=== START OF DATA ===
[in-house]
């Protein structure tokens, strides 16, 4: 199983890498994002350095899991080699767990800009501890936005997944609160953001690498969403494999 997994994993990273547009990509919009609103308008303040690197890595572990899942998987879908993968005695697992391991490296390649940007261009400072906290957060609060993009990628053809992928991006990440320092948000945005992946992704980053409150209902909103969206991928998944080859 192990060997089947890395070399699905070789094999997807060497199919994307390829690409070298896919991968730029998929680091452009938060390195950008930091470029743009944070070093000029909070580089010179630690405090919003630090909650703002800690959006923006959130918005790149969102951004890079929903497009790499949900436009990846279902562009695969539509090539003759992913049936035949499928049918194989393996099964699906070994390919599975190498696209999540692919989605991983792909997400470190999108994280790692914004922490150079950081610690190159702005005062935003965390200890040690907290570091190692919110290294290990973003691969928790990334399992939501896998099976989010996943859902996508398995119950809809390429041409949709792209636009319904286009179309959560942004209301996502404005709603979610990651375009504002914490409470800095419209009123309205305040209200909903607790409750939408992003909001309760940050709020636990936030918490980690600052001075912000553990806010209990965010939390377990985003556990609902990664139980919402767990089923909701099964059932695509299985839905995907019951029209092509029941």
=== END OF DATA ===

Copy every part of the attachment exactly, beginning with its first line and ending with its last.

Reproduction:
[in-house]
């Protein structure tokens, strides 16, 4: 199983890498994002350095899991080699767990800009501890936005997944609160953001690498969403494999 997994994993990273547009990509919009609103308008303040690197890595572990899942998987879908993968005695697992391991490296390649940007261009400072906290957060609060993009990628053809992928991006990440320092948000945005992946992704980053409150209902909103969206991928998944080859 192990060997089947890395070399699905070789094999997807060497199919994307390829690409070298896919991968730029998929680091452009938060390195950008930091470029743009944070070093000029909070580089010179630690405090919003630090909650703002800690959006923006959130918005790149969102951004890079929903497009790499949900436009990846279902562009695969539509090539003759992913049936035949499928049918194989393996099964699906070994390919599975190498696209999540692919989605991983792909997400470190999108994280790692914004922490150079950081610690190159702005005062935003965390200890040690907290570091190692919110290294290990973003691969928790990334399992939501896998099976989010996943859902996508398995119950809809390429041409949709792209636009319904286009179309959560942004209301996502404005709603979610990651375009504002914490409470800095419209009123309205305040209200909903607790409750939408992003909001309760940050709020636990936030918490980690600052001075912000553990806010209990965010939390377990985003556990609902990664139980919402767990089923909701099964059932695509299985839905995907019951029209092509029941």